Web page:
Despite the negative political climate surrounding immigration in the United States, legislation pertaining to human trafficking has gained traction and bi-partisan support in the past year. In 2017, the Trump Administration’s “travel ban,” reports of increased immigration enforcement, and proposals to restrict immigration visas, dominated the news coverage. Accordingly, the House’s unanimous vote on July 12, 2017 which re-authorized federal law to combat human trafficking went largely unnoticed. “H.R. 2200 is known as the Frederick Douglass….of 2017. A bipartisan coalition of House Representatives from across the country introduced this bill. In the words of President Trump, this law is ‘an important step’ towards ‘ending the horrific practice of human trafficking.’” Congress enacted the first Trafficking Victims Protection Act (TVPA) in 2000 and has reauthorized it four times since, establishing the United States as a global leader in the fight against modern-day slavery. Nevertheless, since it’s passage in 2000, over 20.9 million men, women, and children worldwide have been induced through force, fraud, or coercion to perform commercial sex acts or work in a wide swath of industries, including manufacturing, restaurant, agriculture, and domestic services. According to International Labor Organization (ILO) estimates, fifty-five percent are women and girls, and twenty-six percent are children. From the beginning, the TVPA’s goal has been to identify and protect survivors, punish traffickers, and prevent new cases by addressing factors that make individuals and communities vulnerable to human trafficking. The TVPA provides a legal definition of human trafficking, dedicates funding for legal, social, and other services for survivors, makes resources available for law enforcement investigations and prosecutions, establishes criminal sentences for traffickers, and supports a broad range of training and outreach initiatives. The House’s reauthorization of the TVPA in 2017 expanded measures for investigating human trafficking, increased prevention strategies, and bolstered protections for victims. Key components included:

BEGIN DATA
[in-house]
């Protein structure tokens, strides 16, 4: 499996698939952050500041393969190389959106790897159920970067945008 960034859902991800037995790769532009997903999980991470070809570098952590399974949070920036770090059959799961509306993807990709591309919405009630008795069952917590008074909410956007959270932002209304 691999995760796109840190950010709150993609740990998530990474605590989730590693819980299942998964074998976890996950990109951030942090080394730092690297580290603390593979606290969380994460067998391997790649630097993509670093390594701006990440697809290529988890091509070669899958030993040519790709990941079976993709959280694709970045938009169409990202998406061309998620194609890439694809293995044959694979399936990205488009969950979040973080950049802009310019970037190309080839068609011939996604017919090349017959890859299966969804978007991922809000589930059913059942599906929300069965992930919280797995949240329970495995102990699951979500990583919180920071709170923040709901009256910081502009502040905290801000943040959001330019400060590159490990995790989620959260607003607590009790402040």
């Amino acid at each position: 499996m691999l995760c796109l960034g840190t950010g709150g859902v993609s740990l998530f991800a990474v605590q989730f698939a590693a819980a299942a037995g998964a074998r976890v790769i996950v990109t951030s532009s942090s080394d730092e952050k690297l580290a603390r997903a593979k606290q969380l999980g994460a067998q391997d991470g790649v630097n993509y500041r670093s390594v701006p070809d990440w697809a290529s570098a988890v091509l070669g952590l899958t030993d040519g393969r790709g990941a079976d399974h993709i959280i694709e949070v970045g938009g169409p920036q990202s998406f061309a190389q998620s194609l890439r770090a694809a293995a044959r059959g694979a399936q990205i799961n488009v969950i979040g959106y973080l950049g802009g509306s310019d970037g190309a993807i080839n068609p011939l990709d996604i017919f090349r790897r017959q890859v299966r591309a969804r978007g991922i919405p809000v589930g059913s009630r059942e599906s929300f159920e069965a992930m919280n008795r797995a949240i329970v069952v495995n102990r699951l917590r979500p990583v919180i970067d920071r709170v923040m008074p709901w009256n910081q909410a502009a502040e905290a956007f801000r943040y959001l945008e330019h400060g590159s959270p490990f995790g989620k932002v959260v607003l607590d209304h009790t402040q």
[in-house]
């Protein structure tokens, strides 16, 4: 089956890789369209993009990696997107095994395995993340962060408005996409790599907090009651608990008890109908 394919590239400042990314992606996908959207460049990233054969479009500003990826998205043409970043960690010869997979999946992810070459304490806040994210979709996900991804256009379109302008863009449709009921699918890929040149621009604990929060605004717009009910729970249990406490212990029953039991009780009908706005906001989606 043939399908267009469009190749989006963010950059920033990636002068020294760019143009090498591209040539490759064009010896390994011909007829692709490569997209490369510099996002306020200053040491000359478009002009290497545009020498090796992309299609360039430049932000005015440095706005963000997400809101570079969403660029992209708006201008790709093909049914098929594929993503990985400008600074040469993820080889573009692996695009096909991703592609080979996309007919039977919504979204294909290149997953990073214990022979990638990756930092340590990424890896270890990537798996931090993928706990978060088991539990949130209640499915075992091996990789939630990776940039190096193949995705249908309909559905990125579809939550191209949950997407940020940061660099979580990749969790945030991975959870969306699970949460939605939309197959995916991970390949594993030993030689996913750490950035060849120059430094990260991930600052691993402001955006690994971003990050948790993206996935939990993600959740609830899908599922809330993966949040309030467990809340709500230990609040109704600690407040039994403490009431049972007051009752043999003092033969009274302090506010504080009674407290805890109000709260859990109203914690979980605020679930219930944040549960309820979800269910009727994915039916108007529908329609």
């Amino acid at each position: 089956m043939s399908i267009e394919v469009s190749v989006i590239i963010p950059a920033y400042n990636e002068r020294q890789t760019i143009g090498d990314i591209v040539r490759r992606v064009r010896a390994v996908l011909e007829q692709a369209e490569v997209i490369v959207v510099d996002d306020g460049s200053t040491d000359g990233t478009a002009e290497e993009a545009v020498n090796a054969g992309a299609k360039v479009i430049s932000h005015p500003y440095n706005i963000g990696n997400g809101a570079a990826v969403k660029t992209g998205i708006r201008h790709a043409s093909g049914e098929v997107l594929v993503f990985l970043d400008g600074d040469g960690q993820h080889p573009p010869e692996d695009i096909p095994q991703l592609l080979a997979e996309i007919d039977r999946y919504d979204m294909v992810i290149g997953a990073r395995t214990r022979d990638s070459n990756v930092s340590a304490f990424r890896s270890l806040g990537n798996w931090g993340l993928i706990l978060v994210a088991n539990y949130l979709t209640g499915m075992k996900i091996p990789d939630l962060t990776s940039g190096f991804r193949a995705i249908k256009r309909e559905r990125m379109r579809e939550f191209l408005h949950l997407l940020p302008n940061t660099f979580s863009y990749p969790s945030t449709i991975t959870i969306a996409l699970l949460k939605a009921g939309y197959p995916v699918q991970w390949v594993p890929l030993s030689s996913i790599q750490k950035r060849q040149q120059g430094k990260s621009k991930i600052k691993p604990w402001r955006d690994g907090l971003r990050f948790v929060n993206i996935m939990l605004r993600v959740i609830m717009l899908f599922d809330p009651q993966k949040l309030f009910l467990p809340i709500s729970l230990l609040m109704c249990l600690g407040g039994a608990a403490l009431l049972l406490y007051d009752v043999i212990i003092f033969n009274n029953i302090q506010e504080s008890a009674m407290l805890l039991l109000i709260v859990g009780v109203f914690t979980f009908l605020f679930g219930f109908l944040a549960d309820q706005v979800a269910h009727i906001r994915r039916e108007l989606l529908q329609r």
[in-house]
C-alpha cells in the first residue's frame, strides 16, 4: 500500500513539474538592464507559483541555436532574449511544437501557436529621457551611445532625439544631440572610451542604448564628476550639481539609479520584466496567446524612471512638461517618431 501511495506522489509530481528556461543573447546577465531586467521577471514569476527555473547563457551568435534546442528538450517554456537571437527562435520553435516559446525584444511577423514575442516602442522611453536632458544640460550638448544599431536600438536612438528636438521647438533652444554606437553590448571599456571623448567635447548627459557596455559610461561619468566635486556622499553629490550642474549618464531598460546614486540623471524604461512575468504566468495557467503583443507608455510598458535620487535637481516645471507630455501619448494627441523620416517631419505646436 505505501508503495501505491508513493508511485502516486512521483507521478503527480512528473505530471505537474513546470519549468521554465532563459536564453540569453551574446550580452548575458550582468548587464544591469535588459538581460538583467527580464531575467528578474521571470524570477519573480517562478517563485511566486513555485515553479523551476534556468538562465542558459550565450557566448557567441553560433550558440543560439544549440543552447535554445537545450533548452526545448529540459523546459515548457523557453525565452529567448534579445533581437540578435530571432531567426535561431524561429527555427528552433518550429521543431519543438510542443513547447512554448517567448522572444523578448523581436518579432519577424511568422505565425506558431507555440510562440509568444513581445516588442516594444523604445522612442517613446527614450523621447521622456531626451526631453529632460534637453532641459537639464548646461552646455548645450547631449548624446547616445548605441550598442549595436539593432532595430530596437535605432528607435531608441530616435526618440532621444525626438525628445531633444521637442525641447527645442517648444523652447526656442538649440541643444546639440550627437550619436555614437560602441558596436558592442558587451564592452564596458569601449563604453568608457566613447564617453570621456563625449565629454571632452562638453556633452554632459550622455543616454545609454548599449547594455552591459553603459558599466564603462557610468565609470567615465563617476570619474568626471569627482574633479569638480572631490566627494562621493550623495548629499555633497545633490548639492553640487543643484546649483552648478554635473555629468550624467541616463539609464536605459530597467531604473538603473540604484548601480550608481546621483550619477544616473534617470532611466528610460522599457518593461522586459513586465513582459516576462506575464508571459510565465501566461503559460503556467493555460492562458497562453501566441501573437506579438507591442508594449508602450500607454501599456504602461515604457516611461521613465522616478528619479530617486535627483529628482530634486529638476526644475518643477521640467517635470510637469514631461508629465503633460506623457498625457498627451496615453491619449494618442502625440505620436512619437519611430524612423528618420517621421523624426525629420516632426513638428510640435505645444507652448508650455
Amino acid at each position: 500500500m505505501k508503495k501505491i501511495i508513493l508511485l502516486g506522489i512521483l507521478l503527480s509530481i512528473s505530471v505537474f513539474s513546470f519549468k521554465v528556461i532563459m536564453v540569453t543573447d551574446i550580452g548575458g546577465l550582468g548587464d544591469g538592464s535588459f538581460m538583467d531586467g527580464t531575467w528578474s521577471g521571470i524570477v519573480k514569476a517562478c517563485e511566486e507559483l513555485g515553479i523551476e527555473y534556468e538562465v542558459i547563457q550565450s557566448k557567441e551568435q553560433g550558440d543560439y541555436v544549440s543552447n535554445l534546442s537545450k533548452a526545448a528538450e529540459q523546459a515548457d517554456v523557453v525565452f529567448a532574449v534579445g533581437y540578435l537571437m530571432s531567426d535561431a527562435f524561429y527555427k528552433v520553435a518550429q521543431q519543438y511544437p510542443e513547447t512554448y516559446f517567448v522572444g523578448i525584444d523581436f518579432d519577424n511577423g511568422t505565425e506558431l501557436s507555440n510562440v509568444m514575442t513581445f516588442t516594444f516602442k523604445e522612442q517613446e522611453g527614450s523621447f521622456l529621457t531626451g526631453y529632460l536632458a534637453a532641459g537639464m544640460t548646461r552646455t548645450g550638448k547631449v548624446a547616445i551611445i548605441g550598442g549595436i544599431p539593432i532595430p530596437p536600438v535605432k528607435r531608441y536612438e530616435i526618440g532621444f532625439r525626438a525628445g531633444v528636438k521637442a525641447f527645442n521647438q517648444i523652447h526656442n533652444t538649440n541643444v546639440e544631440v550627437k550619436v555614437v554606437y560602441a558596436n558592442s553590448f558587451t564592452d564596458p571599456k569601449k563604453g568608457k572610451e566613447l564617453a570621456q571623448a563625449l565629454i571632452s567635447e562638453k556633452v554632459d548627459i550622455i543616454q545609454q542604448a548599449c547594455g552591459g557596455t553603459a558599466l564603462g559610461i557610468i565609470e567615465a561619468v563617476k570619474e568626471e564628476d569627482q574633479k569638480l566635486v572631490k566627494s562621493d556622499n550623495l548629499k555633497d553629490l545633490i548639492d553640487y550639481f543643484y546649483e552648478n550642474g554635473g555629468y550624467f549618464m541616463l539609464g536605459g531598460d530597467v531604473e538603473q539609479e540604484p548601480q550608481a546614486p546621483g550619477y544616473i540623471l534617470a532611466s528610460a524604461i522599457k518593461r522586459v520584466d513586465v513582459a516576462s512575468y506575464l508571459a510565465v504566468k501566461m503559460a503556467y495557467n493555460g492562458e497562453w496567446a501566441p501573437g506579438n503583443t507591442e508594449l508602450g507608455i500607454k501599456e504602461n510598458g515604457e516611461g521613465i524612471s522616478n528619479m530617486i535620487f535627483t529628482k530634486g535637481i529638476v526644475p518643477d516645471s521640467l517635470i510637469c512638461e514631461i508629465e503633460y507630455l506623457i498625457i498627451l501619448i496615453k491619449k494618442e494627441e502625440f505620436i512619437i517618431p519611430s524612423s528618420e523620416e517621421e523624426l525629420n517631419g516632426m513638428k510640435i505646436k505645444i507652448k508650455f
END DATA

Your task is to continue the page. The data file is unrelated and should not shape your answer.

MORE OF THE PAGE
- Strengthening the State Department’s annual Trafficking in Persons Report and Country Tier Rankings by removing the possibility of manipulation for diplomatic, economic, or political considerations;
- Allowing the State Department and law enforcement agencies to offer bounties for the arrest and/or conviction of human traffickers;
- Expanding training for federal, state, and local law enforcement agencies;
- Promoting training for civilians in the airline, hotel and other industries on how to identify and assist potential victims;
- Directing law enforcement agencies to take a more victim-centered approach in investigating and prosecuting cases of human trafficking and to refrain from arresting and prosecuting victims for crimes that they were forced to commit as part of the human trafficking situations; and
- Requiring law enforcement agencies to screen for victims in populations where they are more likely to be found.